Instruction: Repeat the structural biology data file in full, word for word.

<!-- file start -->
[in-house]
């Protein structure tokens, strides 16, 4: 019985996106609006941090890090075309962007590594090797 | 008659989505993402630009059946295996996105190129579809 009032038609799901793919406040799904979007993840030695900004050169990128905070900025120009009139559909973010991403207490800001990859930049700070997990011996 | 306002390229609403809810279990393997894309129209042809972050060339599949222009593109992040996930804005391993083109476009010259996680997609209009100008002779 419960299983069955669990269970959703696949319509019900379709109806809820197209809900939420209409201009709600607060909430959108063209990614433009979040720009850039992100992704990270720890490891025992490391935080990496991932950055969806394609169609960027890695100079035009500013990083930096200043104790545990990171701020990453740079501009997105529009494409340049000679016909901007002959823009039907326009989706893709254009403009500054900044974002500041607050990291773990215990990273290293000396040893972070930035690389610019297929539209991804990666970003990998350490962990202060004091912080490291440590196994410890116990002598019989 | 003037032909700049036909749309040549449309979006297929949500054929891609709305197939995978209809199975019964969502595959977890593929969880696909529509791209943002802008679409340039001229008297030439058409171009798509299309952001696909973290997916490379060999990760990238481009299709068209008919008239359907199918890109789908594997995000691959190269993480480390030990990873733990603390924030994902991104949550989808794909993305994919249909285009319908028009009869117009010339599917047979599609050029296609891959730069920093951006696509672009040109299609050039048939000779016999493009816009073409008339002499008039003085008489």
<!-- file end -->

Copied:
[in-house]
């Protein structure tokens, strides 16, 4: 019985996106609006941090890090075309962007590594090797 | 008659989505993402630009059946295996996105190129579809 009032038609799901793919406040799904979007993840030695900004050169990128905070900025120009009139559909973010991403207490800001990859930049700070997990011996 | 306002390229609403809810279990393997894309129209042809972050060339599949222009593109992040996930804005391993083109476009010259996680997609209009100008002779 419960299983069955669990269970959703696949319509019900379709109806809820197209809900939420209409201009709600607060909430959108063209990614433009979040720009850039992100992704990270720890490891025992490391935080990496991932950055969806394609169609960027890695100079035009500013990083930096200043104790545990990171701020990453740079501009997105529009494409340049000679016909901007002959823009039907326009989706893709254009403009500054900044974002500041607050990291773990215990990273290293000396040893972070930035690389610019297929539209991804990666970003990998350490962990202060004091912080490291440590196994410890116990002598019989 | 003037032909700049036909749309040549449309979006297929949500054929891609709305197939995978209809199975019964969502595959977890593929969880696909529509791209943002802008679409340039001229008297030439058409171009798509299309952001696909973290997916490379060999990760990238481009299709068209008919008239359907199918890109789908594997995000691959190269993480480390030990990873733990603390924030994902991104949550989808794909993305994919249909285009319908028009009869117009010339599917047979599609050029296609891959730069920093951006696509672009040109299609050039048939000779016999493009816009073409008339002499008039003085008489």